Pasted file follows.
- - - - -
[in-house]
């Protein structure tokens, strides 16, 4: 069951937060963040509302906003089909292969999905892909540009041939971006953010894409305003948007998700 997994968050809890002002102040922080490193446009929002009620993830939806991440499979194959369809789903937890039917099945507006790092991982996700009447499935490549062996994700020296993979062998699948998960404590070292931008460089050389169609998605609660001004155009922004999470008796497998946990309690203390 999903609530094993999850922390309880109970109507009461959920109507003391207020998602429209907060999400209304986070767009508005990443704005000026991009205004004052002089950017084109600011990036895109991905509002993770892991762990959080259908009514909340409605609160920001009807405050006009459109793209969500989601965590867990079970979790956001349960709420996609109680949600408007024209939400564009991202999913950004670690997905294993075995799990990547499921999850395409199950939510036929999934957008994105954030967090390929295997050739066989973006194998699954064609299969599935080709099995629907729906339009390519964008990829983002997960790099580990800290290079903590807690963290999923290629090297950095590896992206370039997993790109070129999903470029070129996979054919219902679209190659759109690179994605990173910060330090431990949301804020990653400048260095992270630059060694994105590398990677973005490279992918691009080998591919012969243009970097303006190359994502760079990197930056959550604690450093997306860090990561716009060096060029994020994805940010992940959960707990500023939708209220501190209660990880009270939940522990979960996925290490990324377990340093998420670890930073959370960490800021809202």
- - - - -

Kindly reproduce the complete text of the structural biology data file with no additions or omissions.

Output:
[in-house]
């Protein structure tokens, strides 16, 4: 069951937060963040509302906003089909292969999905892909540009041939971006953010894409305003948007998700 997994968050809890002002102040922080490193446009929002009620993830939806991440499979194959369809789903937890039917099945507006790092991982996700009447499935490549062996994700020296993979062998699948998960404590070292931008460089050389169609998605609660001004155009922004999470008796497998946990309690203390 999903609530094993999850922390309880109970109507009461959920109507003391207020998602429209907060999400209304986070767009508005990443704005000026991009205004004052002089950017084109600011990036895109991905509002993770892991762990959080259908009514909340409605609160920001009807405050006009459109793209969500989601965590867990079970979790956001349960709420996609109680949600408007024209939400564009991202999913950004670690997905294993075995799990990547499921999850395409199950939510036929999934957008994105954030967090390929295997050739066989973006194998699954064609299969599935080709099995629907729906339009390519964008990829983002997960790099580990800290290079903590807690963290999923290629090297950095590896992206370039997993790109070129999903470029070129996979054919219902679209190659759109690179994605990173910060330090431990949301804020990653400048260095992270630059060694994105590398990677973005490279992918691009080998591919012969243009970097303006190359994502760079990197930056959550604690450093997306860090990561716009060096060029994020994805940010992940959960707990500023939708209220501190209660990880009270939940522990979960996925290490990324377990340093998420670890930073959370960490800021809202």